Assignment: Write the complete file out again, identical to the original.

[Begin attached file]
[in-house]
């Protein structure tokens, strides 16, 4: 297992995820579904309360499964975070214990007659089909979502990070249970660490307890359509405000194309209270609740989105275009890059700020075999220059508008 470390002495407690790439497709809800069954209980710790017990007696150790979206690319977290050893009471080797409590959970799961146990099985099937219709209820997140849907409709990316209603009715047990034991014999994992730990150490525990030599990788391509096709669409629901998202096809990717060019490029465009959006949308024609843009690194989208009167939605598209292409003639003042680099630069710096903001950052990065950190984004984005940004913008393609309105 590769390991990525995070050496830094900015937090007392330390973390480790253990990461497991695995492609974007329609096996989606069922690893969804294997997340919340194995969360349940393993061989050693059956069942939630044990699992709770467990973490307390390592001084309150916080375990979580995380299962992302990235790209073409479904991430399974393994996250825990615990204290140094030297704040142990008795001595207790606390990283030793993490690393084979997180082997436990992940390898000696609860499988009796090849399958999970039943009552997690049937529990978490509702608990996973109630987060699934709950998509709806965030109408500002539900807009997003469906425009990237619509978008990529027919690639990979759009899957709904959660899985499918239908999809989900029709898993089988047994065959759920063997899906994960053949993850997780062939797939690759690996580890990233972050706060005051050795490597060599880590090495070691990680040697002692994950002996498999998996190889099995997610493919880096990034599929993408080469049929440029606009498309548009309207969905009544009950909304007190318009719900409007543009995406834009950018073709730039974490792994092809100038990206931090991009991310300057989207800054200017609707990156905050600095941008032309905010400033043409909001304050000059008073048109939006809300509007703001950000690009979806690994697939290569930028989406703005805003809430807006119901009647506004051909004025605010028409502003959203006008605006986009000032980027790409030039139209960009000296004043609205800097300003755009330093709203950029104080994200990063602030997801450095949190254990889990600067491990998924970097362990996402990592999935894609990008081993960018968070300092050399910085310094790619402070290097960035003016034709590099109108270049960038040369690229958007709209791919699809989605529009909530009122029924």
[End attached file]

[in-house]
């Protein structure tokens, strides 16, 4: 297992995820579904309360499964975070214990007659089909979502990070249970660490307890359509405000194309209270609740989105275009890059700020075999220059508008 470390002495407690790439497709809800069954209980710790017990007696150790979206690319977290050893009471080797409590959970799961146990099985099937219709209820997140849907409709990316209603009715047990034991014999994992730990150490525990030599990788391509096709669409629901998202096809990717060019490029465009959006949308024609843009690194989208009167939605598209292409003639003042680099630069710096903001950052990065950190984004984005940004913008393609309105 590769390991990525995070050496830094900015937090007392330390973390480790253990990461497991695995492609974007329609096996989606069922690893969804294997997340919340194995969360349940393993061989050693059956069942939630044990699992709770467990973490307390390592001084309150916080375990979580995380299962992302990235790209073409479904991430399974393994996250825990615990204290140094030297704040142990008795001595207790606390990283030793993490690393084979997180082997436990992940390898000696609860499988009796090849399958999970039943009552997690049937529990978490509702608990996973109630987060699934709950998509709806965030109408500002539900807009997003469906425009990237619509978008990529027919690639990979759009899957709904959660899985499918239908999809989900029709898993089988047994065959759920063997899906994960053949993850997780062939797939690759690996580890990233972050706060005051050795490597060599880590090495070691990680040697002692994950002996498999998996190889099995997610493919880096990034599929993408080469049929440029606009498309548009309207969905009544009950909304007190318009719900409007543009995406834009950018073709730039974490792994092809100038990206931090991009991310300057989207800054200017609707990156905050600095941008032309905010400033043409909001304050000059008073048109939006809300509007703001950000690009979806690994697939290569930028989406703005805003809430807006119901009647506004051909004025605010028409502003959203006008605006986009000032980027790409030039139209960009000296004043609205800097300003755009330093709203950029104080994200990063602030997801450095949190254990889990600067491990998924970097362990996402990592999935894609990008081993960018968070300092050399910085310094790619402070290097960035003016034709590099109108270049960038040369690229958007709209791919699809989605529009909530009122029924």